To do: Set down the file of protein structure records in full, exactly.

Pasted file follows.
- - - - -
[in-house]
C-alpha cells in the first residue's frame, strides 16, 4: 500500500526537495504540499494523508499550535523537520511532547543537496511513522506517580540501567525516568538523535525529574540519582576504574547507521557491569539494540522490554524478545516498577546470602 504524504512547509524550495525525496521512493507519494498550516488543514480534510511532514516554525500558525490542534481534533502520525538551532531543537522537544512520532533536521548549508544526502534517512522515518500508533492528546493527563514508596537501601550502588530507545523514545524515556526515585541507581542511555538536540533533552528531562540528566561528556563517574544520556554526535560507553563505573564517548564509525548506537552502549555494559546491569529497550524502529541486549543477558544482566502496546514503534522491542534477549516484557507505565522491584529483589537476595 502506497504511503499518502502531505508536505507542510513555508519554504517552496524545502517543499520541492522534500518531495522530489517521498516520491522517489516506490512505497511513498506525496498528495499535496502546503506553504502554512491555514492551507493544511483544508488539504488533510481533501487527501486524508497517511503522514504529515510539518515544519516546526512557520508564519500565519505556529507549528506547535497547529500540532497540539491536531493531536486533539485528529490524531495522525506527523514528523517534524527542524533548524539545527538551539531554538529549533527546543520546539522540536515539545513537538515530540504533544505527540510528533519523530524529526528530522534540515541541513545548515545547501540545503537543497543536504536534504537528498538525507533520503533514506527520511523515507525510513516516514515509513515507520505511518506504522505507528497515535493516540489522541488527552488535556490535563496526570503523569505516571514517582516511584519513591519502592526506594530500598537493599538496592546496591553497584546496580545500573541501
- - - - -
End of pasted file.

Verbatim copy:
[in-house]
C-alpha cells in the first residue's frame, strides 16, 4: 500500500526537495504540499494523508499550535523537520511532547543537496511513522506517580540501567525516568538523535525529574540519582576504574547507521557491569539494540522490554524478545516498577546470602 504524504512547509524550495525525496521512493507519494498550516488543514480534510511532514516554525500558525490542534481534533502520525538551532531543537522537544512520532533536521548549508544526502534517512522515518500508533492528546493527563514508596537501601550502588530507545523514545524515556526515585541507581542511555538536540533533552528531562540528566561528556563517574544520556554526535560507553563505573564517548564509525548506537552502549555494559546491569529497550524502529541486549543477558544482566502496546514503534522491542534477549516484557507505565522491584529483589537476595 502506497504511503499518502502531505508536505507542510513555508519554504517552496524545502517543499520541492522534500518531495522530489517521498516520491522517489516506490512505497511513498506525496498528495499535496502546503506553504502554512491555514492551507493544511483544508488539504488533510481533501487527501486524508497517511503522514504529515510539518515544519516546526512557520508564519500565519505556529507549528506547535497547529500540532497540539491536531493531536486533539485528529490524531495522525506527523514528523517534524527542524533548524539545527538551539531554538529549533527546543520546539522540536515539545513537538515530540504533544505527540510528533519523530524529526528530522534540515541541513545548515545547501540545503537543497543536504536534504537528498538525507533520503533514506527520511523515507525510513516516514515509513515507520505511518506504522505507528497515535493516540489522541488527552488535556490535563496526570503523569505516571514517582516511584519513591519502592526506594530500598537493599538496592546496591553497584546496580545500573541501